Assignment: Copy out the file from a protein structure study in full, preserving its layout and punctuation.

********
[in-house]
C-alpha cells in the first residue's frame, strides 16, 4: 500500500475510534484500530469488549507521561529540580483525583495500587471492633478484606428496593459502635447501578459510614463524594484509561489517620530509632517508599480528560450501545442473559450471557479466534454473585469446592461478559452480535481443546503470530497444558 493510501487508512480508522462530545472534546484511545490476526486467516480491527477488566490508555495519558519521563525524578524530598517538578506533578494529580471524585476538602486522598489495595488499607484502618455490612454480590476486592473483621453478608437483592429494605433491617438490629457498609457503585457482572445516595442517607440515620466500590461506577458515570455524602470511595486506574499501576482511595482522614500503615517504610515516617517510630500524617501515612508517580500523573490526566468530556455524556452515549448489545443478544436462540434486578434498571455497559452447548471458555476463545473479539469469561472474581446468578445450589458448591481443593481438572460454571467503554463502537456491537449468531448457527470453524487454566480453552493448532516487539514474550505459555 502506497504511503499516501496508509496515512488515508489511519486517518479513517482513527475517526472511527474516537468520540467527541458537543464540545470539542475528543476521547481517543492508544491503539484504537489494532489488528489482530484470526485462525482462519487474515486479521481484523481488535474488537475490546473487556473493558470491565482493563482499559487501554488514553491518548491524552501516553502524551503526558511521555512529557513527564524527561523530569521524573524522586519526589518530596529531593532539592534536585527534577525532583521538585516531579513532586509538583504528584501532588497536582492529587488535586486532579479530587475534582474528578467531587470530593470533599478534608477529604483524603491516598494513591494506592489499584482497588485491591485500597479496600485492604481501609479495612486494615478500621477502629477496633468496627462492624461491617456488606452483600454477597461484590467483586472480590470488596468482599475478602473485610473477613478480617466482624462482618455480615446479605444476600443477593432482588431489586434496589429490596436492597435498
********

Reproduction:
[in-house]
C-alpha cells in the first residue's frame, strides 16, 4: 500500500475510534484500530469488549507521561529540580483525583495500587471492633478484606428496593459502635447501578459510614463524594484509561489517620530509632517508599480528560450501545442473559450471557479466534454473585469446592461478559452480535481443546503470530497444558 493510501487508512480508522462530545472534546484511545490476526486467516480491527477488566490508555495519558519521563525524578524530598517538578506533578494529580471524585476538602486522598489495595488499607484502618455490612454480590476486592473483621453478608437483592429494605433491617438490629457498609457503585457482572445516595442517607440515620466500590461506577458515570455524602470511595486506574499501576482511595482522614500503615517504610515516617517510630500524617501515612508517580500523573490526566468530556455524556452515549448489545443478544436462540434486578434498571455497559452447548471458555476463545473479539469469561472474581446468578445450589458448591481443593481438572460454571467503554463502537456491537449468531448457527470453524487454566480453552493448532516487539514474550505459555 502506497504511503499516501496508509496515512488515508489511519486517518479513517482513527475517526472511527474516537468520540467527541458537543464540545470539542475528543476521547481517543492508544491503539484504537489494532489488528489482530484470526485462525482462519487474515486479521481484523481488535474488537475490546473487556473493558470491565482493563482499559487501554488514553491518548491524552501516553502524551503526558511521555512529557513527564524527561523530569521524573524522586519526589518530596529531593532539592534536585527534577525532583521538585516531579513532586509538583504528584501532588497536582492529587488535586486532579479530587475534582474528578467531587470530593470533599478534608477529604483524603491516598494513591494506592489499584482497588485491591485500597479496600485492604481501609479495612486494615478500621477502629477496633468496627462492624461491617456488606452483600454477597461484590467483586472480590470488596468482599475478602473485610473477613478480617466482624462482618455480615446479605444476600443477593432482588431489586434496589429490596436492597435498